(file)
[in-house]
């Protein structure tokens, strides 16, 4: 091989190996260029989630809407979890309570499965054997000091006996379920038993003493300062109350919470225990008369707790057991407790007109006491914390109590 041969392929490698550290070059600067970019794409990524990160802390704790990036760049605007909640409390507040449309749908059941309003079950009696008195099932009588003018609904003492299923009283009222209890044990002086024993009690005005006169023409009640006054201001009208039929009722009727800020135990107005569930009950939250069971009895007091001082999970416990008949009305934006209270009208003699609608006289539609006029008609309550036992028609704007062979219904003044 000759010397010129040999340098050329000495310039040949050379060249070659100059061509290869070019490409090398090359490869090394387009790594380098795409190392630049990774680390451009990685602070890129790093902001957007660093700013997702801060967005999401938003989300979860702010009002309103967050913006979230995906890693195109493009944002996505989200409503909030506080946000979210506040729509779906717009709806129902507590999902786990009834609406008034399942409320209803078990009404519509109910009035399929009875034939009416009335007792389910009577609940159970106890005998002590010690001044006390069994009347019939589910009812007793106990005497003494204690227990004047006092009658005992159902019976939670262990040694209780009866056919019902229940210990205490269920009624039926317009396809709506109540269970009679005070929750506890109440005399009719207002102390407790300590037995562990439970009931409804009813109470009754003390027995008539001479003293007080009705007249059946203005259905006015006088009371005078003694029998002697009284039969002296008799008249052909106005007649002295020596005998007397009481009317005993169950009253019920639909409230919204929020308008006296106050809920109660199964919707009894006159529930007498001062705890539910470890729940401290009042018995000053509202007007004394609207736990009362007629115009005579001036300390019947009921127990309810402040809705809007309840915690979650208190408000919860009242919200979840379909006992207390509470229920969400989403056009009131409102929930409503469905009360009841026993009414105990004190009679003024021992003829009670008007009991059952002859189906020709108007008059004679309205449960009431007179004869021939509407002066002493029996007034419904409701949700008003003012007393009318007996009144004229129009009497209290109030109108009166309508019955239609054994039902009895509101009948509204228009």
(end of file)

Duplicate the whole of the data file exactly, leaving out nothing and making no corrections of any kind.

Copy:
[in-house]
């Protein structure tokens, strides 16, 4: 091989190996260029989630809407979890309570499965054997000091006996379920038993003493300062109350919470225990008369707790057991407790007109006491914390109590 041969392929490698550290070059600067970019794409990524990160802390704790990036760049605007909640409390507040449309749908059941309003079950009696008195099932009588003018609904003492299923009283009222209890044990002086024993009690005005006169023409009640006054201001009208039929009722009727800020135990107005569930009950939250069971009895007091001082999970416990008949009305934006209270009208003699609608006289539609006029008609309550036992028609704007062979219904003044 000759010397010129040999340098050329000495310039040949050379060249070659100059061509290869070019490409090398090359490869090394387009790594380098795409190392630049990774680390451009990685602070890129790093902001957007660093700013997702801060967005999401938003989300979860702010009002309103967050913006979230995906890693195109493009944002996505989200409503909030506080946000979210506040729509779906717009709806129902507590999902786990009834609406008034399942409320209803078990009404519509109910009035399929009875034939009416009335007792389910009577609940159970106890005998002590010690001044006390069994009347019939589910009812007793106990005497003494204690227990004047006092009658005992159902019976939670262990040694209780009866056919019902229940210990205490269920009624039926317009396809709506109540269970009679005070929750506890109440005399009719207002102390407790300590037995562990439970009931409804009813109470009754003390027995008539001479003293007080009705007249059946203005259905006015006088009371005078003694029998002697009284039969002296008799008249052909106005007649002295020596005998007397009481009317005993169950009253019920639909409230919204929020308008006296106050809920109660199964919707009894006159529930007498001062705890539910470890729940401290009042018995000053509202007007004394609207736990009362007629115009005579001036300390019947009921127990309810402040809705809007309840915690979650208190408000919860009242919200979840379909006992207390509470229920969400989403056009009131409102929930409503469905009360009841026993009414105990004190009679003024021992003829009670008007009991059952002859189906020709108007008059004679309205449960009431007179004869021939509407002066002493029996007034419904409701949700008003003012007393009318007996009144004229129009009497209290109030109108009166309508019955239609054994039902009895509101009948509204228009």